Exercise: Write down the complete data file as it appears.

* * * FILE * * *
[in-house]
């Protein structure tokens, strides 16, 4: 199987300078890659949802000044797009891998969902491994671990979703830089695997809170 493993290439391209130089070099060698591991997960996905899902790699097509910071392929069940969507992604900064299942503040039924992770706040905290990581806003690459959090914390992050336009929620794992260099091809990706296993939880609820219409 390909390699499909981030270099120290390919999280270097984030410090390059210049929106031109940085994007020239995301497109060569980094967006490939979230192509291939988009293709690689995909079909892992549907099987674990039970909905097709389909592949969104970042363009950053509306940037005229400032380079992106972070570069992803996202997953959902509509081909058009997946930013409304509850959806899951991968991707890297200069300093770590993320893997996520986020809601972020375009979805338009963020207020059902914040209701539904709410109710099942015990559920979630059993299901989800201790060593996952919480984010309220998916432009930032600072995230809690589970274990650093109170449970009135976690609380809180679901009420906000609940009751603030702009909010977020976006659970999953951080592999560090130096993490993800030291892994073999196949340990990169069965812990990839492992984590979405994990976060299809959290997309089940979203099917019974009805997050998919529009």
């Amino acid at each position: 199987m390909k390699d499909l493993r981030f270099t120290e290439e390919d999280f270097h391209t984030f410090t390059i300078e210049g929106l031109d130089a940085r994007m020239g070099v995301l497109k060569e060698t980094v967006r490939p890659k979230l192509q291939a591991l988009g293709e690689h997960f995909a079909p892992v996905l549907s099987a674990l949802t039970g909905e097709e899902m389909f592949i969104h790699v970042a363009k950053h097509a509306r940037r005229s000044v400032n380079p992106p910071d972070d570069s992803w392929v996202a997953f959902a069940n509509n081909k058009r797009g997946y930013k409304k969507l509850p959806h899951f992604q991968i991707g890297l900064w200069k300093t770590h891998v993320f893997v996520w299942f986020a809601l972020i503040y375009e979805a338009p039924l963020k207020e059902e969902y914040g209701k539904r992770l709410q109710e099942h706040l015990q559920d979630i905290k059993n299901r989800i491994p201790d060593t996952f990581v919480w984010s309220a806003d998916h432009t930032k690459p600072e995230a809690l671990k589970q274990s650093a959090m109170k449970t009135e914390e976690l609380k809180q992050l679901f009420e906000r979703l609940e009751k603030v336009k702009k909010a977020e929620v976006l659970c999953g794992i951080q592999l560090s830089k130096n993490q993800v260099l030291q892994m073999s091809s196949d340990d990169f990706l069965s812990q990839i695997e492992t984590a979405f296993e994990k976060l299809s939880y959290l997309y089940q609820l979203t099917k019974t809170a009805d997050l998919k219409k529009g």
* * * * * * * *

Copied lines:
[in-house]
């Protein structure tokens, strides 16, 4: 199987300078890659949802000044797009891998969902491994671990979703830089695997809170 493993290439391209130089070099060698591991997960996905899902790699097509910071392929069940969507992604900064299942503040039924992770706040905290990581806003690459959090914390992050336009929620794992260099091809990706296993939880609820219409 390909390699499909981030270099120290390919999280270097984030410090390059210049929106031109940085994007020239995301497109060569980094967006490939979230192509291939988009293709690689995909079909892992549907099987674990039970909905097709389909592949969104970042363009950053509306940037005229400032380079992106972070570069992803996202997953959902509509081909058009997946930013409304509850959806899951991968991707890297200069300093770590993320893997996520986020809601972020375009979805338009963020207020059902914040209701539904709410109710099942015990559920979630059993299901989800201790060593996952919480984010309220998916432009930032600072995230809690589970274990650093109170449970009135976690609380809180679901009420906000609940009751603030702009909010977020976006659970999953951080592999560090130096993490993800030291892994073999196949340990990169069965812990990839492992984590979405994990976060299809959290997309089940979203099917019974009805997050998919529009």
């Amino acid at each position: 199987m390909k390699d499909l493993r981030f270099t120290e290439e390919d999280f270097h391209t984030f410090t390059i300078e210049g929106l031109d130089a940085r994007m020239g070099v995301l497109k060569e060698t980094v967006r490939p890659k979230l192509q291939a591991l988009g293709e690689h997960f995909a079909p892992v996905l549907s099987a674990l949802t039970g909905e097709e899902m389909f592949i969104h790699v970042a363009k950053h097509a509306r940037r005229s000044v400032n380079p992106p910071d972070d570069s992803w392929v996202a997953f959902a069940n509509n081909k058009r797009g997946y930013k409304k969507l509850p959806h899951f992604q991968i991707g890297l900064w200069k300093t770590h891998v993320f893997v996520w299942f986020a809601l972020i503040y375009e979805a338009p039924l963020k207020e059902e969902y914040g209701k539904r992770l709410q109710e099942h706040l015990q559920d979630i905290k059993n299901r989800i491994p201790d060593t996952f990581v919480w984010s309220a806003d998916h432009t930032k690459p600072e995230a809690l671990k589970q274990s650093a959090m109170k449970t009135e914390e976690l609380k809180q992050l679901f009420e906000r979703l609940e009751k603030v336009k702009k909010a977020e929620v976006l659970c999953g794992i951080q592999l560090s830089k130096n993490q993800v260099l030291q892994m073999s091809s196949d340990d990169f990706l069965s812990q990839i695997e492992t984590a979405f296993e994990k976060l299809s939880y959290l997309y089940q609820l979203t099917k019974t809170a009805d997050l998919k219409k529009g």